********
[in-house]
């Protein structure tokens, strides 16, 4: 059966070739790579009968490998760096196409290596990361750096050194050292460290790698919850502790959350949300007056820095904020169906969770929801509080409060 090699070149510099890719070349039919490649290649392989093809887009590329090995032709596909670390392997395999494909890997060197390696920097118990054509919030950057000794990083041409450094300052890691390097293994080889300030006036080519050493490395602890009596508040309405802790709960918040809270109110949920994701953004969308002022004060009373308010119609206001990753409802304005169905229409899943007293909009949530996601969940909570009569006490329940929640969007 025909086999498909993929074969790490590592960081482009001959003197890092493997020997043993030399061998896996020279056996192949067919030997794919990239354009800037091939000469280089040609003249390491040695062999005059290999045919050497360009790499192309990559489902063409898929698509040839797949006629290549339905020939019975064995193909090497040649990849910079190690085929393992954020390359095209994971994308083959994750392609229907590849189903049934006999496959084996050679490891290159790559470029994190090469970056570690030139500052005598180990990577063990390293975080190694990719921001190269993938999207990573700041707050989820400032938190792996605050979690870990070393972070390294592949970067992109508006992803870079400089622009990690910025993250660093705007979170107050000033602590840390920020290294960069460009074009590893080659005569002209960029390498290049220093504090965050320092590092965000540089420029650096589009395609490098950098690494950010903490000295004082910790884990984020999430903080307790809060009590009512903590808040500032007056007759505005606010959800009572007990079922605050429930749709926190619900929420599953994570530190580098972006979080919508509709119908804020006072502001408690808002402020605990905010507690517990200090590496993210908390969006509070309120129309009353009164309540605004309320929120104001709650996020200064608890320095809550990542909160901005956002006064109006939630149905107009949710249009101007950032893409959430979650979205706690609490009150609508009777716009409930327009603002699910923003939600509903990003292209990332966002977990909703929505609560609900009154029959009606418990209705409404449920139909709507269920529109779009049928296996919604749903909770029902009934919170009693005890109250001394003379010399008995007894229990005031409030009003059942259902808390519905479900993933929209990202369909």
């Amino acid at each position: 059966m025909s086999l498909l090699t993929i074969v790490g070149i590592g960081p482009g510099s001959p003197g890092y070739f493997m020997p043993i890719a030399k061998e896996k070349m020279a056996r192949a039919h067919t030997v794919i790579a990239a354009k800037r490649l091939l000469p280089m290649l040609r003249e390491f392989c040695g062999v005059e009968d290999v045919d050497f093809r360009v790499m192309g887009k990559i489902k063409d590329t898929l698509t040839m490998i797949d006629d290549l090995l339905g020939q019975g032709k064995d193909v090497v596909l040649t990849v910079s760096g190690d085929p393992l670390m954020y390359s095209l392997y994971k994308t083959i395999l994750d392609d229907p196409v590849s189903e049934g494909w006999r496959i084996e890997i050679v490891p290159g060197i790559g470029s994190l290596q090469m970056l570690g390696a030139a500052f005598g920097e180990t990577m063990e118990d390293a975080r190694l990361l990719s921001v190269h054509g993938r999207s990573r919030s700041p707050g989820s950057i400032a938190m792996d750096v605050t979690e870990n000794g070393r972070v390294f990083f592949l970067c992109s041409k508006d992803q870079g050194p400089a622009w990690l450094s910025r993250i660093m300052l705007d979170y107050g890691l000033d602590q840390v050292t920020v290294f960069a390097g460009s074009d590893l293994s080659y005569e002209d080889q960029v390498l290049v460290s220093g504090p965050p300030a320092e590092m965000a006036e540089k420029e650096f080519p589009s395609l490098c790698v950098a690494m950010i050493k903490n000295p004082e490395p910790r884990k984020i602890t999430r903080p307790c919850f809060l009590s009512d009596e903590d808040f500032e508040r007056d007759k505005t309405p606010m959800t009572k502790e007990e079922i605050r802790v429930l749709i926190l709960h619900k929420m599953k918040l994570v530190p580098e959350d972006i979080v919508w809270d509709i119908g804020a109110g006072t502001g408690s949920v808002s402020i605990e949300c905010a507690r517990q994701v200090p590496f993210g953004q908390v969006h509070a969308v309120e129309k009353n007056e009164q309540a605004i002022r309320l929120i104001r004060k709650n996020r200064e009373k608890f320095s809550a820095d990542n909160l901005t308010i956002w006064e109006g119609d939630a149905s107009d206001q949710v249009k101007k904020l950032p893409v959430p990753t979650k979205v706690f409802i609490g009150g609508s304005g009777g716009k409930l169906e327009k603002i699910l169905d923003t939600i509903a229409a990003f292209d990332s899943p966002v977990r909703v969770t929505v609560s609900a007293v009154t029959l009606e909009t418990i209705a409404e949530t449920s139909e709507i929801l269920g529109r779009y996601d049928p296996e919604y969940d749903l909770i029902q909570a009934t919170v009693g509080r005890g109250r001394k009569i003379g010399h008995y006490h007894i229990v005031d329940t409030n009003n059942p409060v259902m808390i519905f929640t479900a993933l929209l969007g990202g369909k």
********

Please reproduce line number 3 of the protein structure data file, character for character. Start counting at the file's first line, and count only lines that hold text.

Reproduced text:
């Amino acid at each position: 059966m025909s086999l498909l090699t993929i074969v790490g070149i590592g960081p482009g510099s001959p003197g890092y070739f493997m020997p043993i890719a030399k061998e896996k070349m020279a056996r192949a039919h067919t030997v794919i790579a990239a354009k800037r490649l091939l000469p280089m290649l040609r003249e390491f392989c040695g062999v005059e009968d290999v045919d050497f093809r360009v790499m192309g887009k990559i489902k063409d590329t898929l698509t040839m490998i797949d006629d290549l090995l339905g020939q019975g032709k064995d193909v090497v596909l040649t990849v910079s760096g190690d085929p393992l670390m954020y390359s095209l392997y994971k994308t083959i395999l994750d392609d229907p196409v590849s189903e049934g494909w006999r496959i084996e890997i050679v490891p290159g060197i790559g470029s994190l290596q090469m970056l570690g390696a030139a500052f005598g920097e180990t990577m063990e118990d390293a975080r190694l990361l990719s921001v190269h054509g993938r999207s990573r919030s700041p707050g989820s950057i400032a938190m792996d750096v605050t979690e870990n000794g070393r972070v390294f990083f592949l970067c992109s041409k508006d992803q870079g050194p400089a622009w990690l450094s910025r993250i660093m300052l705007d979170y107050g890691l000033d602590q840390v050292t920020v290294f960069a390097g460009s074009d590893l293994s080659y005569e002209d080889q960029v390498l290049v460290s220093g504090p965050p300030a320092e590092m965000a006036e540089k420029e650096f080519p589009s395609l490098c790698v950098a690494m950010i050493k903490n000295p004082e490395p910790r884990k984020i602890t999430r903080p307790c919850f809060l009590s009512d009596e903590d808040f500032e508040r007056d007759k505005t309405p606010m959800t009572k502790e007990e079922i605050r802790v429930l749709i926190l709960h619900k929420m599953k918040l994570v530190p580098e959350d972006i979080v919508w809270d509709i119908g804020a109110g006072t502001g408690s949920v808002s402020i605990e949300c905010a507690r517990q994701v200090p590496f993210g953004q908390v969006h509070a969308v309120e129309k009353n007056e009164q309540a605004i002022r309320l929120i104001r004060k709650n996020r200064e009373k608890f320095s809550a820095d990542n909160l901005t308010i956002w006064e109006g119609d939630a149905s107009d206001q949710v249009k101007k904020l950032p893409v959430p990753t979650k979205v706690f409802i609490g009150g609508s304005g009777g716009k409930l169906e327009k603002i699910l169905d923003t939600i509903a229409a990003f292209d990332s899943p966002v977990r909703v969770t929505v609560s609900a007293v009154t029959l009606e909009t418990i209705a409404e949530t449920s139909e709507i929801l269920g529109r779009y996601d049928p296996e919604y969940d749903l909770i029902q909570a009934t919170v009693g509080r005890g109250r001394k009569i003379g010399h008995y006490h007894i229990v005031d329940t409030n009003n059942p409060v259902m808390i519905f929640t479900a993933l929209l969007g990202g369909k």